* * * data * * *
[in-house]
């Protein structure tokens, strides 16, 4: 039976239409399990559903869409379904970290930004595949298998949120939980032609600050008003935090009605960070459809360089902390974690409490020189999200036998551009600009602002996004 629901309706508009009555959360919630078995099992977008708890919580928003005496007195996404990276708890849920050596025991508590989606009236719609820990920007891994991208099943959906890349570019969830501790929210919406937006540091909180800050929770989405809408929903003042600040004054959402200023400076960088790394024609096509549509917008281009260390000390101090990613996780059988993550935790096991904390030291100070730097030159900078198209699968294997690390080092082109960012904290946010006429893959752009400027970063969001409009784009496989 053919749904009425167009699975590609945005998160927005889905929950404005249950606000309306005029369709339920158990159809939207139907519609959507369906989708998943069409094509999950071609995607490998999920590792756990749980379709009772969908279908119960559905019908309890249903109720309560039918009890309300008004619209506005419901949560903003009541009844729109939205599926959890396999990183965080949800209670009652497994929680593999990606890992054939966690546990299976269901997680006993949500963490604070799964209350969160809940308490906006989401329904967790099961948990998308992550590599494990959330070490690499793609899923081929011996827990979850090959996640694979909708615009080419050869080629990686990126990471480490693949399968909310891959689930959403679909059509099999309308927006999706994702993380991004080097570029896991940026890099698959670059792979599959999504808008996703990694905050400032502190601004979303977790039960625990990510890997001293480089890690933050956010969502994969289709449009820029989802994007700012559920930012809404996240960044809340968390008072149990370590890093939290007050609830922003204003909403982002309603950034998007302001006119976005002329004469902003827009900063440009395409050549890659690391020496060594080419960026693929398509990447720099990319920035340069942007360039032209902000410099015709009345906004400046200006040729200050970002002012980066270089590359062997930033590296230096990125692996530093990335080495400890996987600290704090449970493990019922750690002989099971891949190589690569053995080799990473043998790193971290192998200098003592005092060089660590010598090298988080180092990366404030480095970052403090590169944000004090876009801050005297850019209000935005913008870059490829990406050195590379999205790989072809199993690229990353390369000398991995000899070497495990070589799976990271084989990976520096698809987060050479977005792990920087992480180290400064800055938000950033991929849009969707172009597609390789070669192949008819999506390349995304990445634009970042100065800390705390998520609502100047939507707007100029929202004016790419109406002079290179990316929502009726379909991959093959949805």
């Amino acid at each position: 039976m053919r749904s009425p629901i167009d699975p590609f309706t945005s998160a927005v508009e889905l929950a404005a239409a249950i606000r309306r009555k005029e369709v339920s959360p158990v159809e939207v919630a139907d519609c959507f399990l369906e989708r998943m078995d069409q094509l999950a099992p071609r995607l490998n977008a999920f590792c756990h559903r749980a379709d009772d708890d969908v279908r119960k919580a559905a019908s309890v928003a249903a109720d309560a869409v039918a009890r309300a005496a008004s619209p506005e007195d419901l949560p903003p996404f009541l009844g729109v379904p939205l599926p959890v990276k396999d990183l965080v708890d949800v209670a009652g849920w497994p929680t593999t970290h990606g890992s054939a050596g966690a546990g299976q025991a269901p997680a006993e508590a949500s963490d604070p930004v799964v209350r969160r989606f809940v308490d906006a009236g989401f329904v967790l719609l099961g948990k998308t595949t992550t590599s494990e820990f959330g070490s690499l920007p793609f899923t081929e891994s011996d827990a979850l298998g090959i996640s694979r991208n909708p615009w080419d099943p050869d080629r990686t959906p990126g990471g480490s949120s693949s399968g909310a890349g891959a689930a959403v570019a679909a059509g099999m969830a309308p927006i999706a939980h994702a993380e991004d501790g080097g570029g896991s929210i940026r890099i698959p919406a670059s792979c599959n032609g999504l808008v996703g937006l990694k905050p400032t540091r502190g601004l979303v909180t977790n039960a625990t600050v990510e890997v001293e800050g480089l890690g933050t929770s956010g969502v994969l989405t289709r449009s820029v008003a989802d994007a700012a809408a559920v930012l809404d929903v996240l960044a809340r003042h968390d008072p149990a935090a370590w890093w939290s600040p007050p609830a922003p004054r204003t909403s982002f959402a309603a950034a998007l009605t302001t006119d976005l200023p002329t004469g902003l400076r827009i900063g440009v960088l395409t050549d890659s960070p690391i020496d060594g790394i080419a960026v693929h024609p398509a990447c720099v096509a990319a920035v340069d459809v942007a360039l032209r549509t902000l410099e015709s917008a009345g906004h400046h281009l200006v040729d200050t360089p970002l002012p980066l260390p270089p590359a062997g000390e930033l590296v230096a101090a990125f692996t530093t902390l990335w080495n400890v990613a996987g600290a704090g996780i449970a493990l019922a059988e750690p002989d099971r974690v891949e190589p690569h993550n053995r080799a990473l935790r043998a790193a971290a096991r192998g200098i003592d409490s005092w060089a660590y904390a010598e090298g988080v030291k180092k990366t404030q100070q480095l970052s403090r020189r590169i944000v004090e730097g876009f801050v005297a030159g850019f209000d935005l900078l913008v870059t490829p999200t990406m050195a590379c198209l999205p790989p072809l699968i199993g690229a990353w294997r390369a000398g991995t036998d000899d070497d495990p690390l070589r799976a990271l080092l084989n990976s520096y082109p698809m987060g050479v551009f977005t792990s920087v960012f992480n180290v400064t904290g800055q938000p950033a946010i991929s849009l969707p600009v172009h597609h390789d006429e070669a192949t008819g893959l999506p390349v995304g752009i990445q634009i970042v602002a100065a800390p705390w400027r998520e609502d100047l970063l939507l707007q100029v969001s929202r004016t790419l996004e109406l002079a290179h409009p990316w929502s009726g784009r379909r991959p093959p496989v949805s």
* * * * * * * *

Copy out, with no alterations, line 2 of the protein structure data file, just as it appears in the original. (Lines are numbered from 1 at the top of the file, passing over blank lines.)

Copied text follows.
């Protein structure tokens, strides 16, 4: 039976239409399990559903869409379904970290930004595949298998949120939980032609600050008003935090009605960070459809360089902390974690409490020189999200036998551009600009602002996004 629901309706508009009555959360919630078995099992977008708890919580928003005496007195996404990276708890849920050596025991508590989606009236719609820990920007891994991208099943959906890349570019969830501790929210919406937006540091909180800050929770989405809408929903003042600040004054959402200023400076960088790394024609096509549509917008281009260390000390101090990613996780059988993550935790096991904390030291100070730097030159900078198209699968294997690390080092082109960012904290946010006429893959752009400027970063969001409009784009496989 053919749904009425167009699975590609945005998160927005889905929950404005249950606000309306005029369709339920158990159809939207139907519609959507369906989708998943069409094509999950071609995607490998999920590792756990749980379709009772969908279908119960559905019908309890249903109720309560039918009890309300008004619209506005419901949560903003009541009844729109939205599926959890396999990183965080949800209670009652497994929680593999990606890992054939966690546990299976269901997680006993949500963490604070799964209350969160809940308490906006989401329904967790099961948990998308992550590599494990959330070490690499793609899923081929011996827990979850090959996640694979909708615009080419050869080629990686990126990471480490693949399968909310891959689930959403679909059509099999309308927006999706994702993380991004080097570029896991940026890099698959670059792979599959999504808008996703990694905050400032502190601004979303977790039960625990990510890997001293480089890690933050956010969502994969289709449009820029989802994007700012559920930012809404996240960044809340968390008072149990370590890093939290007050609830922003204003909403982002309603950034998007302001006119976005002329004469902003827009900063440009395409050549890659690391020496060594080419960026693929398509990447720099990319920035340069942007360039032209902000410099015709009345906004400046200006040729200050970002002012980066270089590359062997930033590296230096990125692996530093990335080495400890996987600290704090449970493990019922750690002989099971891949190589690569053995080799990473043998790193971290192998200098003592005092060089660590010598090298988080180092990366404030480095970052403090590169944000004090876009801050005297850019209000935005913008870059490829990406050195590379999205790989072809199993690229990353390369000398991995000899070497495990070589799976990271084989990976520096698809987060050479977005792990920087992480180290400064800055938000950033991929849009969707172009597609390789070669192949008819999506390349995304990445634009970042100065800390705390998520609502100047939507707007100029929202004016790419109406002079290179990316929502009726379909991959093959949805």